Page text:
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Liberty Theatre - 2/6 Wurlitzer
Puyallup, Washington
116 W. Main St.
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Theatre Theatre, c.2000
The Liberty Theatre was built by Dominic Constanti in 1924 for a cost of $70,000. It featured a stage for vaudeville performances and a Wurlitzer organ. Mike Barovic - then the theater manager - married Constanti's daughter, Andrea. When Mr. Barovic purchased the theater in 1939, he renamed it Barovic's Liberty Theater. The house may also have operated under the name "Stewart Theatre," but this cannot be confirmed.
Barovic, a fisherman and longshoreman, came from a tiny fishing village on the coast of the Adriatic Sea. He became a major commercial property owner in Puyallup and owned many movie theaters, including two in Tacoma, two in Puyallup (the Liberty and the Roxy), and one each in Sumner, Parkland and Aberdeen. He was part-owner of the Fife and 112th Street East drive-ins.
The theatre originally had a Wurlitzer Style D, opus 848 that shipped from the factory in June 1924. The organ was later sold and moved to First Methodist Church in Klamath Falls, Oregon.
The theatre operated as a first run movie house until June 1999, when it was closed. The theatre was later converted to a special events center.
Visit the Liberty Theatre web site:

More information about the theatre closing can be found in the following articles from the Tacoma News Tribune. Thanks to Richard Wildhirt for bringing these articles to our attention.
Tacoma New Tribune
  • June 21, 1999 - Sweet memories linger as Liberty Theater closes
  • June 22, 1999 - Don't Bring Curtain Down on the Liberty
  • July 14, 1999 - Some on City Council hope Liberty can still be theater
  • August 10, 1999 - New lease on life for Liberty
    June 21, 1999
    Sweet memories linger as Liberty Theater closes
    Mainstay of downtown calls it quits in Puyallup
    by Rob Tucker, The News Tribune
    Puyallup's Liberty Theater, an institution among downtown businesses, has closed after 75 years.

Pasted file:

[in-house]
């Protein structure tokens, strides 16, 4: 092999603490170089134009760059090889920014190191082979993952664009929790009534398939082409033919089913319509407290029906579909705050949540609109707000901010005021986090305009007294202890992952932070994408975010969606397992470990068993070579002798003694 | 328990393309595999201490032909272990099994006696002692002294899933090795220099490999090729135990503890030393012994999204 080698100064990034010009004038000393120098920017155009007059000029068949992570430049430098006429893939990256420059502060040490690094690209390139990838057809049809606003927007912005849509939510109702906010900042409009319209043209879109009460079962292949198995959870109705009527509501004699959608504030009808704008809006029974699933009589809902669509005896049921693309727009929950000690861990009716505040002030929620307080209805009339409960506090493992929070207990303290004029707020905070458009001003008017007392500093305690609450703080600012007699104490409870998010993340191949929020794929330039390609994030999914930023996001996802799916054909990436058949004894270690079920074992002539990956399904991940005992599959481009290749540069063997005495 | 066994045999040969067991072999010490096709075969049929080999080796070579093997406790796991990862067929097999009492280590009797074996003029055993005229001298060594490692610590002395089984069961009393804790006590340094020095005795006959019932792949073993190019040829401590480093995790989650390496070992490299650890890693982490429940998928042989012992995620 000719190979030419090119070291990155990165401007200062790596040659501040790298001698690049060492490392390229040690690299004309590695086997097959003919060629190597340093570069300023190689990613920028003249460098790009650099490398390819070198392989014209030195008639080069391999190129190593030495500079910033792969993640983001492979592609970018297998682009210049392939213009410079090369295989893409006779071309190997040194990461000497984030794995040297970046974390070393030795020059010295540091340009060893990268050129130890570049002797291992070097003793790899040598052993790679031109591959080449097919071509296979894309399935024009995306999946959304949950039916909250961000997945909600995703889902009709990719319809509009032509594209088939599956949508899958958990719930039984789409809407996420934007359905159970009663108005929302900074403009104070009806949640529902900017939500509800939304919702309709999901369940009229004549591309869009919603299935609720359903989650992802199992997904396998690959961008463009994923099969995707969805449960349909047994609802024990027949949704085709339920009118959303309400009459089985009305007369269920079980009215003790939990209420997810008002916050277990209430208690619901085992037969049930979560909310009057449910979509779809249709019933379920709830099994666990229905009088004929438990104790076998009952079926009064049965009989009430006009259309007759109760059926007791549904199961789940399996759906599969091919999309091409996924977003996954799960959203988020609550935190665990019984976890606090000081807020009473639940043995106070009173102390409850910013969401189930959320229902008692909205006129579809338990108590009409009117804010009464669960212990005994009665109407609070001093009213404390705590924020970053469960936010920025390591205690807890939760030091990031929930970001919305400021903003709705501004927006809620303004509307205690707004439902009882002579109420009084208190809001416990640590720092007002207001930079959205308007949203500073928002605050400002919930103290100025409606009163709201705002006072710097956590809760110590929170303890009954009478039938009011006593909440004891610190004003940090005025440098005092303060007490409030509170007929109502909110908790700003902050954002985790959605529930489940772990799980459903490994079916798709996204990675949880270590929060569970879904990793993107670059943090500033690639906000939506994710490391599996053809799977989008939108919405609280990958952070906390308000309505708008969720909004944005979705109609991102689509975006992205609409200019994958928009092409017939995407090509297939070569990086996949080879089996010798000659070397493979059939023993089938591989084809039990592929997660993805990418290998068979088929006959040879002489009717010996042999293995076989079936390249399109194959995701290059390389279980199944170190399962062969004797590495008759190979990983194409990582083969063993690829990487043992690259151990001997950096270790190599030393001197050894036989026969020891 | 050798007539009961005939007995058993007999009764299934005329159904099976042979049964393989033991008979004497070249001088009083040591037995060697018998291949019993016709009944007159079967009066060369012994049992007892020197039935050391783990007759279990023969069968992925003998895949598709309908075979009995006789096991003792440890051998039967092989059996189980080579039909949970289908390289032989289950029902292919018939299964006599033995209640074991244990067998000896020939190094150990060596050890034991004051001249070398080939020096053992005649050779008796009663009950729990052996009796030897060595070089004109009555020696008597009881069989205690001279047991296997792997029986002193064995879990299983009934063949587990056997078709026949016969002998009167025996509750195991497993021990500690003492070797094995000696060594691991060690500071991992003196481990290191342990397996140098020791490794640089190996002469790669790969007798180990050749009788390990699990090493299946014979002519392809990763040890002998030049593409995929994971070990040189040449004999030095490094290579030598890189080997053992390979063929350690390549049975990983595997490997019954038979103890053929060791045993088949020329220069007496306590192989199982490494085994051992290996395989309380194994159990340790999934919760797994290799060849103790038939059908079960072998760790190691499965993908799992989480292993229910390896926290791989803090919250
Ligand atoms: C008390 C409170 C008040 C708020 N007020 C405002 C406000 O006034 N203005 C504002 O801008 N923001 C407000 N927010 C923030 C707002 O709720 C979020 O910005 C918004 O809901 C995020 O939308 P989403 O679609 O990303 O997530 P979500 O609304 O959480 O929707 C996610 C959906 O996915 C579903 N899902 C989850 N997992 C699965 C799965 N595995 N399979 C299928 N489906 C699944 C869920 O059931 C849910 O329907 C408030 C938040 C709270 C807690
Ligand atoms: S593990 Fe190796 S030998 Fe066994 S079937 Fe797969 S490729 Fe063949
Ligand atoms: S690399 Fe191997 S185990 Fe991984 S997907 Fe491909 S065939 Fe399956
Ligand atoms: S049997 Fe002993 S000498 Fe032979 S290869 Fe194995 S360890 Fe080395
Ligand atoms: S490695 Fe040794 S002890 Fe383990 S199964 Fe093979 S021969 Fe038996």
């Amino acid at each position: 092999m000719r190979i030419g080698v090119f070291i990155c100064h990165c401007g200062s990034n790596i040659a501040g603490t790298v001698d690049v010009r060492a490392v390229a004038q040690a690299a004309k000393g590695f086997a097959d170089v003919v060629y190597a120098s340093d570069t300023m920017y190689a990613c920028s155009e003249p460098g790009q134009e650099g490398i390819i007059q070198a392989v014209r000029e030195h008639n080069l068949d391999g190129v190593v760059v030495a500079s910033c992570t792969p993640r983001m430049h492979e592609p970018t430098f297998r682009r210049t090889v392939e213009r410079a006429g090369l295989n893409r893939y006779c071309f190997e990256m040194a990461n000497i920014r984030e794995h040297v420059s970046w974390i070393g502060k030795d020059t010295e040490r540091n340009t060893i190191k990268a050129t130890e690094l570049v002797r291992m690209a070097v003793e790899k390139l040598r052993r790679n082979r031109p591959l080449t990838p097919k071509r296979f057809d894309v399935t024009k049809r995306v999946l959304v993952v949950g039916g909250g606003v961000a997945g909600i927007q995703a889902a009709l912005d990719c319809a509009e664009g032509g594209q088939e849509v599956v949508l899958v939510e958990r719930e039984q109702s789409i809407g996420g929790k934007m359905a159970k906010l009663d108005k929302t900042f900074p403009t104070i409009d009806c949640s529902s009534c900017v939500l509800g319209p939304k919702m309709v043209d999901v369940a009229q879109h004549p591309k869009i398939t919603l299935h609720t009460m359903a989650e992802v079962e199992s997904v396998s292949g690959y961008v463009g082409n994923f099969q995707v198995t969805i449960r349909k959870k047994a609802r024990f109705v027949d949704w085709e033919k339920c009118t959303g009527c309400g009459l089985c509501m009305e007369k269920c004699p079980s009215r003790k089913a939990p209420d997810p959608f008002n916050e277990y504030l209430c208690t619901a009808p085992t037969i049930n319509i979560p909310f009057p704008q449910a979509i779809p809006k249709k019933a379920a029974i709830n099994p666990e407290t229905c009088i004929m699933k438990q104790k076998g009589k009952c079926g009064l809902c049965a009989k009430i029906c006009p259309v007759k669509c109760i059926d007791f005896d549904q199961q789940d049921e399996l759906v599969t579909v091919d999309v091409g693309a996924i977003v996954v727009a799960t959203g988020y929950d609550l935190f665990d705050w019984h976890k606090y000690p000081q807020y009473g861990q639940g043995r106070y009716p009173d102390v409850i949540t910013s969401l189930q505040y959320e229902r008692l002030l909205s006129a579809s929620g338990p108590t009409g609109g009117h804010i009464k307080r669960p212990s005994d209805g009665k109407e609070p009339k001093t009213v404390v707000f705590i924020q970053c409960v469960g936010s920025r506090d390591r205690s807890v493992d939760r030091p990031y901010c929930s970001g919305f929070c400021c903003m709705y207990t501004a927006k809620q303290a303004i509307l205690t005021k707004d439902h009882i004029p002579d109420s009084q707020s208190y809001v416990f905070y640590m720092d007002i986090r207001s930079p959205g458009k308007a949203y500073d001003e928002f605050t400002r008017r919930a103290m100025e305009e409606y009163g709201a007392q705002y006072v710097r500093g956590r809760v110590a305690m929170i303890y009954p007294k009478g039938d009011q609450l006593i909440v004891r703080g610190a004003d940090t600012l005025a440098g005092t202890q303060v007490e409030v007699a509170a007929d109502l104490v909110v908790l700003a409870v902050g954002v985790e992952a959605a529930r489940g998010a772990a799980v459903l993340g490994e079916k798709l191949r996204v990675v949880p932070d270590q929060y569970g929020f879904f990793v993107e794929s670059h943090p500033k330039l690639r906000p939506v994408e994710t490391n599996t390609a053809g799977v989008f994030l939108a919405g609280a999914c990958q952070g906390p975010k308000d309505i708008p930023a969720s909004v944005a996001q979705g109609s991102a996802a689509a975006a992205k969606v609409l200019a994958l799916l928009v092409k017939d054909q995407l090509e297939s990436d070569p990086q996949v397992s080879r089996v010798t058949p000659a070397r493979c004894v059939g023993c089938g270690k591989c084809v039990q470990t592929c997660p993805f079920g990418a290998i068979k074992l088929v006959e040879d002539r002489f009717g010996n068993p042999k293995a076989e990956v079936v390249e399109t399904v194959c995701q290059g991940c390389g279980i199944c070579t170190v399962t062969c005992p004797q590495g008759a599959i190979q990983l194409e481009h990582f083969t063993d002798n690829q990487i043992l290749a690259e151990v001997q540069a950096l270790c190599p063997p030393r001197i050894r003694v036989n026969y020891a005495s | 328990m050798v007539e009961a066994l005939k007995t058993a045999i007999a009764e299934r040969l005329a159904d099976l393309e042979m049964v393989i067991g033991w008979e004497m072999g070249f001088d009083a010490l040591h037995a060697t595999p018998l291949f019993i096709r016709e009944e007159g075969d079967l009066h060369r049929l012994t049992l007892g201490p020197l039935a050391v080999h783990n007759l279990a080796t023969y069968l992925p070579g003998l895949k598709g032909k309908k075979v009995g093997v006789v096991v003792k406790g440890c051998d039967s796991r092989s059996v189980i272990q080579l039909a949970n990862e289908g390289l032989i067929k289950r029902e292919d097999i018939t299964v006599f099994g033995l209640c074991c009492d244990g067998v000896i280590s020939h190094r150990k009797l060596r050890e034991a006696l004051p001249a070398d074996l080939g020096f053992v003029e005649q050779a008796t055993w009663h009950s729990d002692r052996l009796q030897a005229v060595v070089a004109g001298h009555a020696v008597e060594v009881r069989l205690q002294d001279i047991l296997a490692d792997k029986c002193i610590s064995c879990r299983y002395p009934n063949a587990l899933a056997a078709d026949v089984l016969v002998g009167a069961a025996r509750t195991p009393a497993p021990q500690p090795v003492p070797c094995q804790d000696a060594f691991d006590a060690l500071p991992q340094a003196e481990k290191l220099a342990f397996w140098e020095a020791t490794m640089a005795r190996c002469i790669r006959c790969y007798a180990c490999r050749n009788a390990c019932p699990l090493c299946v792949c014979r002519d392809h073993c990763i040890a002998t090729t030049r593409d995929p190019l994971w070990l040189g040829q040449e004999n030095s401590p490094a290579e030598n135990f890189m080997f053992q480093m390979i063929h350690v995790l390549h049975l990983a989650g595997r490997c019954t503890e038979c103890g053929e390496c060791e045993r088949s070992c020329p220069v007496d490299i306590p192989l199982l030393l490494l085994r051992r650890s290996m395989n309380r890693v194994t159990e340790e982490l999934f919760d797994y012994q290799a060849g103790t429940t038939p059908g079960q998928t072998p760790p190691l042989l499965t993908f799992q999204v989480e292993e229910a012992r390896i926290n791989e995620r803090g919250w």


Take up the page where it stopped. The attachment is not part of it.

"People are very sad in Puyallup," said Nancy Mendoza, executive director of Puyallup Main Street Association, a business and community group. "It was a Puyallup tradition. Kids grew up there. Families took their kids there."
    The Liberty closed June 3. A handwritten note taped to the ticket window says, "The fate of the universe has finally closed our doors. Until further notice, we are no longer in business. Regretfully yours, the Liberty management."
    Reel Entertainment of Spokane leased and operated the theater. Reel's president, Dale Reese, was out of town and couldn't be reached for comment.
    Tacoma attorney Tanya Pemberton, trustee for the Barovic Trust, the theater's owner, said Reel Entertainment defaulted on its lease and left suddenly.
    Donald Barovic, whose father, Mike, bought the theater in 1939, is the beneficiary of the Barovic Trust. "I would very much like to keep it operating as a family theater," he said last week. But, Barovic said, if that can't happen, he would entertain a proposal to make the venerable building a civic center for the city.
    Puyallup Mayor Ken Martin said that's a good idea.
    "It wouldn't be a bad idea for the city to own it," he said. "It's got a stage. It could be used for all sorts of meetings, seminars, performances. It's special to me. I went there as a kid."
    Pemberton blamed the Liberty's demise on the City of Puyallup's three-year, $6 million street renovation project that has blocked downtown streets.
    But Barovic disagreed. "The street renovation wasn't that detrimental," he said.
    Rather, he said, the single-screen theater at 116 W. Main Ave. had struggled in recent years to compete with newer megaplexes on River Road East and on South Hill.
    "Small towns are changing," said Ken Placek, co-owner of the nearby Rose Restaurant. "Big chains, big franchises are moving in. There are lots of cinemas around here now."
    Some people said they liked the Liberty Theater because it catered to families.